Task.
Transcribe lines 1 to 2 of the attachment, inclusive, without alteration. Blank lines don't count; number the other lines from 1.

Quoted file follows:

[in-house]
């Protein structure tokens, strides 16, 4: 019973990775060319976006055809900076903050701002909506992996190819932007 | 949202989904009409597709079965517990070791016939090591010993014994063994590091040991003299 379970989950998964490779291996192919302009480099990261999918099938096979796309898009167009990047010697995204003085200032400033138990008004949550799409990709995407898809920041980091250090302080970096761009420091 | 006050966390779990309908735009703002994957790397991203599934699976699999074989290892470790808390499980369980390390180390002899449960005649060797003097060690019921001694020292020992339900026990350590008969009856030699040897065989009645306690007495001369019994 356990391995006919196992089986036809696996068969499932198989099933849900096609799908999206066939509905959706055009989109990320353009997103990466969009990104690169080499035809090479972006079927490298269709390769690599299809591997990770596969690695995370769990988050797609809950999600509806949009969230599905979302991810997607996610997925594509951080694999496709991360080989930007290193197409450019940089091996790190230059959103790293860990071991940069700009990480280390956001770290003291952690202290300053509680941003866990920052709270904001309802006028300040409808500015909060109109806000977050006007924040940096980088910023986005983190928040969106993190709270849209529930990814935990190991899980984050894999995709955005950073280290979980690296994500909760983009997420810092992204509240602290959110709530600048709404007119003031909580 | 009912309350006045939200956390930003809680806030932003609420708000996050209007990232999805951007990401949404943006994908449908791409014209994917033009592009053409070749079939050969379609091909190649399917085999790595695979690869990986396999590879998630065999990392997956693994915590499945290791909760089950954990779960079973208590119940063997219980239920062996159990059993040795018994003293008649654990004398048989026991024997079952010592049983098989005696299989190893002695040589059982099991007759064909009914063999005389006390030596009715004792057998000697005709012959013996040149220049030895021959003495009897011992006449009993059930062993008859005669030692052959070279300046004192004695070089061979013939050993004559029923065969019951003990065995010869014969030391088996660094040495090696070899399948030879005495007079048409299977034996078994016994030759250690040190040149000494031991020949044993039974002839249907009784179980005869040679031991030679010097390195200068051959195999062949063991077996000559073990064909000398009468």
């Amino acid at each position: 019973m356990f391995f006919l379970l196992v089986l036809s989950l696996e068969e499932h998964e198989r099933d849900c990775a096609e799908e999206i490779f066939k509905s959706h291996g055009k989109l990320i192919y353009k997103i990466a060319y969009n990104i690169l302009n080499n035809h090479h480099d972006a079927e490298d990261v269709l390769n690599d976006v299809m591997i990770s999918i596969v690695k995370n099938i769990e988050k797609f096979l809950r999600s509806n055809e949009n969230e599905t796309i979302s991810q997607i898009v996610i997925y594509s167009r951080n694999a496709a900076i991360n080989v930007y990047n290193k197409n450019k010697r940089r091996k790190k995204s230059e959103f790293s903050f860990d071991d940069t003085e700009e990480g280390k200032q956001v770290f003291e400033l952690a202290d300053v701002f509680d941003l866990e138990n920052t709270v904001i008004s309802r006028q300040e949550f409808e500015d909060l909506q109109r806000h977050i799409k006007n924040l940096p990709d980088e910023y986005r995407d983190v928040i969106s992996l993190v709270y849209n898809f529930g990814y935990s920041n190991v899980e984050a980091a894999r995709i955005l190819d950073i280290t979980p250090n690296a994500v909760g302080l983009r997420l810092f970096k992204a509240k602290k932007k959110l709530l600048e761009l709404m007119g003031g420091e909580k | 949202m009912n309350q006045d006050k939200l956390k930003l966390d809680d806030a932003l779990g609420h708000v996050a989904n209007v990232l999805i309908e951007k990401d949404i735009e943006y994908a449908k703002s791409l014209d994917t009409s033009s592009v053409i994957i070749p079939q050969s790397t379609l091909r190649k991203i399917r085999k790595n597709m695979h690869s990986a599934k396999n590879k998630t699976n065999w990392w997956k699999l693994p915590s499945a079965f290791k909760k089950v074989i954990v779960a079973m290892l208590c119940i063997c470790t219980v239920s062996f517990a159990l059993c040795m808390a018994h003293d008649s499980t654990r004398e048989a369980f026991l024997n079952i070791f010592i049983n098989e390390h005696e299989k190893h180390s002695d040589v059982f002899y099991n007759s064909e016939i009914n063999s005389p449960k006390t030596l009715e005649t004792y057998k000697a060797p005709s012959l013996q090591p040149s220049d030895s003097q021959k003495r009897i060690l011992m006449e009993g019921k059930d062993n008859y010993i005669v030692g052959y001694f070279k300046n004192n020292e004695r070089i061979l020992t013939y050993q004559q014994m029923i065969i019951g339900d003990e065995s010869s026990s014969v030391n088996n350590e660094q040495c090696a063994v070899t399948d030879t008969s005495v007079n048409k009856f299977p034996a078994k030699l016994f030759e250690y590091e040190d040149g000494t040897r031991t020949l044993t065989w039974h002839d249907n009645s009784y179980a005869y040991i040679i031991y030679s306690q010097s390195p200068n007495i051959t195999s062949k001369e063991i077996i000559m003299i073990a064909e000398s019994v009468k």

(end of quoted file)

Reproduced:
[in-house]
């Protein structure tokens, strides 16, 4: 019973990775060319976006055809900076903050701002909506992996190819932007 | 949202989904009409597709079965517990070791016939090591010993014994063994590091040991003299 379970989950998964490779291996192919302009480099990261999918099938096979796309898009167009990047010697995204003085200032400033138990008004949550799409990709995407898809920041980091250090302080970096761009420091 | 006050966390779990309908735009703002994957790397991203599934699976699999074989290892470790808390499980369980390390180390002899449960005649060797003097060690019921001694020292020992339900026990350590008969009856030699040897065989009645306690007495001369019994 356990391995006919196992089986036809696996068969499932198989099933849900096609799908999206066939509905959706055009989109990320353009997103990466969009990104690169080499035809090479972006079927490298269709390769690599299809591997990770596969690695995370769990988050797609809950999600509806949009969230599905979302991810997607996610997925594509951080694999496709991360080989930007290193197409450019940089091996790190230059959103790293860990071991940069700009990480280390956001770290003291952690202290300053509680941003866990920052709270904001309802006028300040409808500015909060109109806000977050006007924040940096980088910023986005983190928040969106993190709270849209529930990814935990190991899980984050894999995709955005950073280290979980690296994500909760983009997420810092992204509240602290959110709530600048709404007119003031909580 | 009912309350006045939200956390930003809680806030932003609420708000996050209007990232999805951007990401949404943006994908449908791409014209994917033009592009053409070749079939050969379609091909190649399917085999790595695979690869990986396999590879998630065999990392997956693994915590499945290791909760089950954990779960079973208590119940063997219980239920062996159990059993040795018994003293008649654990004398048989026991024997079952010592049983098989005696299989190893002695040589059982099991007759064909009914063999005389006390030596009715004792057998000697005709012959013996040149220049030895021959003495009897011992006449009993059930062993008859005669030692052959070279300046004192004695070089061979013939050993004559029923065969019951003990065995010869014969030391088996660094040495090696070899399948030879005495007079048409299977034996078994016994030759250690040190040149000494031991020949044993039974002839249907009784179980005869040679031991030679010097390195200068051959195999062949063991077996000559073990064909000398009468």